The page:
1. Define the problem
It’s important that you find the real cause of a problem and define it, rather than just looking at the symptoms.
• An example of this is a constantly messy room. It could be messy all the time because you need more storage, not because you’re an inherently messy person.
• Be clear when you’re attempting to define the problem. You can achieve this by being as honest with yourself as possible.
• Is the problem real or self-created? Is it something that you need to solve or is it something that you want? Put things into perspective to navigate through the problem-solving process.
2. Make important decisions first
Making decisions can help you move forward in regard to solving, so recognize the ones you need to make and make them.
• If you have several problems, decide which problem you need to tackle first, and aim to solve one at a time.
• Don’t doubt the decisions you make. You just have to make them and move forward rather than wondering what would have happened if you had made your mind up another way.
3. Simplify the Problem
Always try to break down a complex problem into smaller parts, and deal with these parts individually. This will always help you to make sense of the overall problem, and thus help you find an adequate solution to it.
• If you need to do many assignments to pass a class, focus on the total number, then approach them one by one.
• You can also try combining problems and solving them together when it’s possible to do so. Try listening to a recorded lecture while walking to class if you’re running out of time to study, or flip through note cars while you’re waiting for dinner to finishing cooking.
4. Write down what you know and what you don’t know
Establish the knowledge and information that you already have to solve the problem. Next, seek out the knowledge and information that you do not know and organize it in a meaningful way.
5. Anticipate future outcomes
You should always have a Plan B solution to a problem just in case Plan A doesn’t work out. Think about how each option would play out and consider the possible outcomes, as well as how they would affect you and those around you. Create a best-case and worst-case scenario in your head, and pay attention to how they make you feel.
6. Allocate your resources
Figure out what you need to solve the problem in terms of time, money, effort, travel and so on.
• If you have a deadline to reach, it might be a good idea to skip the gym or cooking dinner to make sure that you reach it.
• Cut down on any unnecessary tasks, such as getting your groceries delivered rather than heading to the store yourself.
1. Brainstorm different solutions
Think of different ways to solve your problem and realize that there’s usually more than one approach to solving it. Decide which solution is the most plausible and go for it.
• Write down your alternatives if you have to. Doing this will prevent you from forgetting your options and allow you to cross off solutions that are not plausible.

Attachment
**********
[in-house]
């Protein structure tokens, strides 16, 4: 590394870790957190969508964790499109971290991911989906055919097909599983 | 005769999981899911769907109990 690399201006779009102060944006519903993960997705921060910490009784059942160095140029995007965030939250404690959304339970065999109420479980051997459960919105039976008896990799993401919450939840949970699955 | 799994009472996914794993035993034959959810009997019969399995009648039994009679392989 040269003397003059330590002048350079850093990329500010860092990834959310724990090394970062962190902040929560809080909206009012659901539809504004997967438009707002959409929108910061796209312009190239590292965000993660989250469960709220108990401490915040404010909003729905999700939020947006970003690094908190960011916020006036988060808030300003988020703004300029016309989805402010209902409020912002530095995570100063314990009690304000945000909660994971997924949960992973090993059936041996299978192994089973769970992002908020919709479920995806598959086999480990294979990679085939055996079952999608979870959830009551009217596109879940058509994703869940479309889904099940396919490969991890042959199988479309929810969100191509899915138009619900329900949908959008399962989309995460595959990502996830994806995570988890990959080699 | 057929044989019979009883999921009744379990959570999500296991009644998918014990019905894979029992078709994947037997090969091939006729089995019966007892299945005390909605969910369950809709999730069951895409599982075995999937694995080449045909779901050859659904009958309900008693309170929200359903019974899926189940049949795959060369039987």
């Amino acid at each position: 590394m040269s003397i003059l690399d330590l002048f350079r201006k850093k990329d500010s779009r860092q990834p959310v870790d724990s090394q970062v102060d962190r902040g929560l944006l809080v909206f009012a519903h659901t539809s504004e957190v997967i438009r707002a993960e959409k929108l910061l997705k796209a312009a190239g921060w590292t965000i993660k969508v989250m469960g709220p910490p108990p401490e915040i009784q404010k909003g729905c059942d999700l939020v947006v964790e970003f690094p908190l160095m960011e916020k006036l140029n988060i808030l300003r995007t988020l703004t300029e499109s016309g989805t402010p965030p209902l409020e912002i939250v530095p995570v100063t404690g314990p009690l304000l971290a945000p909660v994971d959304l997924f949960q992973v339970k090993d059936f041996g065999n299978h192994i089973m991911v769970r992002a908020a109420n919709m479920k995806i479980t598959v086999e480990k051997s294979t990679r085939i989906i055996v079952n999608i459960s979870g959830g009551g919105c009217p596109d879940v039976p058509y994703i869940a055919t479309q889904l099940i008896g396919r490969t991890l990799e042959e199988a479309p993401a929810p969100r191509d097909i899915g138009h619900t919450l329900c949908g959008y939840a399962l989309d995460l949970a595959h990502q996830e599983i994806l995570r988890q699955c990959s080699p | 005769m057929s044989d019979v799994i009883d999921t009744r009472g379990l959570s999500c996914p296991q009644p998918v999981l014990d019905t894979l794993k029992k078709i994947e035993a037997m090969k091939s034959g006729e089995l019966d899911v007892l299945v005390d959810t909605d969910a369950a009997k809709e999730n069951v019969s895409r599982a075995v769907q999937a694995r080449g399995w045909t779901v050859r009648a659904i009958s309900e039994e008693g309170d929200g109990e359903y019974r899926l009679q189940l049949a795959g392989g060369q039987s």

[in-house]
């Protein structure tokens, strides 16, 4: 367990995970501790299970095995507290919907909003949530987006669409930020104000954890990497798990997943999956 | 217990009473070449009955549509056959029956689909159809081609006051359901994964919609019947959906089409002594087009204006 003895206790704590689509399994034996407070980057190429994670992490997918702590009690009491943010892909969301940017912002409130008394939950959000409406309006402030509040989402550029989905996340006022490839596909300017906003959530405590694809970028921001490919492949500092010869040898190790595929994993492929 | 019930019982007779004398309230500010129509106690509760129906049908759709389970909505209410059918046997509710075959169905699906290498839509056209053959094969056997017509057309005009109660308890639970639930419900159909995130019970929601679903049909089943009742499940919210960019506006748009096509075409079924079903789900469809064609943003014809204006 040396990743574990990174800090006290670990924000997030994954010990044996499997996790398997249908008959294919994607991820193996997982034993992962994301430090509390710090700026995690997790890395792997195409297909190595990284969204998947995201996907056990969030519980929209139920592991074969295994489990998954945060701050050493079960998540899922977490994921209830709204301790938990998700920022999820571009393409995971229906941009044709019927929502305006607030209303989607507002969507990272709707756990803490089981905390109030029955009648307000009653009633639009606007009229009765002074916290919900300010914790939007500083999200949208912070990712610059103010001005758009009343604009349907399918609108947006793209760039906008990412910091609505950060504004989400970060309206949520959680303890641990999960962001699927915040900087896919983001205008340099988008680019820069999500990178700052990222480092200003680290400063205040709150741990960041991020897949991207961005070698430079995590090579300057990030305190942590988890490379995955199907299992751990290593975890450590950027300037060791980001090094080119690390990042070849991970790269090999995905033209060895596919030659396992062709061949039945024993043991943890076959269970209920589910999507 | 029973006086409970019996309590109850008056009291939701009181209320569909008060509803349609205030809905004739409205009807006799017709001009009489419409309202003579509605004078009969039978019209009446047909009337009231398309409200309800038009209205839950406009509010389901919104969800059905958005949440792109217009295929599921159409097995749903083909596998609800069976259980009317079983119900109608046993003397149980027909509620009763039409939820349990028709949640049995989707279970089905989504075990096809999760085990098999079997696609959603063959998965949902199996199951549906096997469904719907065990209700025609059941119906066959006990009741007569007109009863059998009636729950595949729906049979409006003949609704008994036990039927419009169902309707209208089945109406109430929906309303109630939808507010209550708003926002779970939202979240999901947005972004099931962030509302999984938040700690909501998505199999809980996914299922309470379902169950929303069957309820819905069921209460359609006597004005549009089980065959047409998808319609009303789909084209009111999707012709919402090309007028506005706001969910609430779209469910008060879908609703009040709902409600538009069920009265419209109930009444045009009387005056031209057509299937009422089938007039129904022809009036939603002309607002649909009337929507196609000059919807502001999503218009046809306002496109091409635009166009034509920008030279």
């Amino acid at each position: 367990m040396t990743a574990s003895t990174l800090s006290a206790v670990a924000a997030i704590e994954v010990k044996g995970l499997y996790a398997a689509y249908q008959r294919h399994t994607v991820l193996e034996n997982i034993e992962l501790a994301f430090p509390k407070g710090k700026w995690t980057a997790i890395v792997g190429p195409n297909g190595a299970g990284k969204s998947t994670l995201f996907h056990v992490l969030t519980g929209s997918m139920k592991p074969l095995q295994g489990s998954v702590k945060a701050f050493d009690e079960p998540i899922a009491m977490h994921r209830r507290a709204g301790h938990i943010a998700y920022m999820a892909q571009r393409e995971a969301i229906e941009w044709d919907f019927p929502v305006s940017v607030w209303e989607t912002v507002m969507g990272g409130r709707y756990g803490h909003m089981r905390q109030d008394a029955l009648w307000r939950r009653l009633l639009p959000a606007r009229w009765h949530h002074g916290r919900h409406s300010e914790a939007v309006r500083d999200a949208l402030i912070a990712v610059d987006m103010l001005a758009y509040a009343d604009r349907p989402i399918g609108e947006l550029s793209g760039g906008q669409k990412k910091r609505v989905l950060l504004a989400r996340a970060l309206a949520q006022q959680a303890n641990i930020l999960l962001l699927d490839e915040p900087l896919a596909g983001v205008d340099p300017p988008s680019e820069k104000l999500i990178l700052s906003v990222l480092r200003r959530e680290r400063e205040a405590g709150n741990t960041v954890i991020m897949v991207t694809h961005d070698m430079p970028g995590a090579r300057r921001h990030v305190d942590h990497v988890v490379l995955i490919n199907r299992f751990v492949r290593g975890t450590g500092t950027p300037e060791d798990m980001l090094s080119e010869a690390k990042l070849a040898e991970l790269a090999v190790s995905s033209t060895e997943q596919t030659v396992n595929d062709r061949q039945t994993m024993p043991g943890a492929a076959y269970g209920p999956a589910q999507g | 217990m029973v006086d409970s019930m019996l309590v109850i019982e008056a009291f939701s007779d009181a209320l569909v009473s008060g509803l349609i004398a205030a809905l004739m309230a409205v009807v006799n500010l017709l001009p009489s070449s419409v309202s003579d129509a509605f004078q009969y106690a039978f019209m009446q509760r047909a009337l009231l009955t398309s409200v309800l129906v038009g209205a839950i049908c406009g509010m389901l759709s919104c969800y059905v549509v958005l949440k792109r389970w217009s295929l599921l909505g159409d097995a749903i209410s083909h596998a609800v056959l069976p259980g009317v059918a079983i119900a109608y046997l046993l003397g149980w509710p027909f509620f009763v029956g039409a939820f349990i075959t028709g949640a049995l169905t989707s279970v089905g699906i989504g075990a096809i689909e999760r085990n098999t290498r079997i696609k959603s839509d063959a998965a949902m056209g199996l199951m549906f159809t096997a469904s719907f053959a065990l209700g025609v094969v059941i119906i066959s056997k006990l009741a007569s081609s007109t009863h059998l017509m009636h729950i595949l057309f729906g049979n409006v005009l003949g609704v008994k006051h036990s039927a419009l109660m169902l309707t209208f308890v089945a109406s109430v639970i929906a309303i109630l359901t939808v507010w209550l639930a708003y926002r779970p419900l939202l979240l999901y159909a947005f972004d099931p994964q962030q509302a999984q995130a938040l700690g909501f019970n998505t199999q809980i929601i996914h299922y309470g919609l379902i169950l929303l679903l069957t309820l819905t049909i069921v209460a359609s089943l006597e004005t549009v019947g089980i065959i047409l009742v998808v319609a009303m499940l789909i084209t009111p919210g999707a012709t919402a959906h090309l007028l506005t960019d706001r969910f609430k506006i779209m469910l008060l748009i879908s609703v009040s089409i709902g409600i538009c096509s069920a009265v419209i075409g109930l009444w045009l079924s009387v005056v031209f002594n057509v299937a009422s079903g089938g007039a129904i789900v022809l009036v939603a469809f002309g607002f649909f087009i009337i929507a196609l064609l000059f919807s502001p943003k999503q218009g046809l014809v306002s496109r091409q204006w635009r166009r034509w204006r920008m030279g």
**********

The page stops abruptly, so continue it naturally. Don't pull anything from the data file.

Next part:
2. Try different approaches
Certain problems are straightforward and can be solved using analytical and logical skills, but others might require you to rely on your emotions to guide you. Other problems require a combination of all three things to be solved, and you might even have to rely on your gut instincts to solve them.
• If you get a job offer across the country that offers you good pay but requires you to move, you need to think of the logical solution, but also consider your thoughts, feelings and the way your decision will affect others.
3. Get advice from others
Don’t be afraid to seek out advice from other people. You might know someone who has faced a similar problem that you can call upon.
• For example, if you’re buying a home but are unsure of your final decision, it might be a good idea to speak to other homeowners to see their thoughts and regrets about buying their homes.
4. Monitor your progress
You should keep an eye on your progress when you’re working toward a goal. If you’re going in a positive direction, make sure you keep going. If you’re realizing that you need to change your approach, then you should do so too.
• Keep a journal to record your progress, successes, and challenges. Look at this for motivation when you feel discouraged.
1. Calm Down
Always try and be calm when you’re making a decision, because anxiety and nervousness can cloud your judgment. Take a deep breath, center yourself and relax before moving forward.
• Go for a walk or write in a journal. Do what you can to make yourself feel calmer.
• Remember that the first step toward something is often the scariest. Try doing something small to start.
2. Address underlying problems
If the same problem keeps cropping up over and over again in your life, you might need to solve something underlying first prior to tackling it. This will help you to solve it for good.
• Feeling overwhelmed, stressed or angry could indicate that you’re burned out. Make a list of things that make you feel this way, and cut down on them in the future.
3. Seek therapy
Struggling to make decisions constantly could indicate that you might have a mental health issue or low self-esteem, so consider seeing a mental health professional if this is the case for you. He or she will be able to provide insight and challenge you to see things more positively and realistically.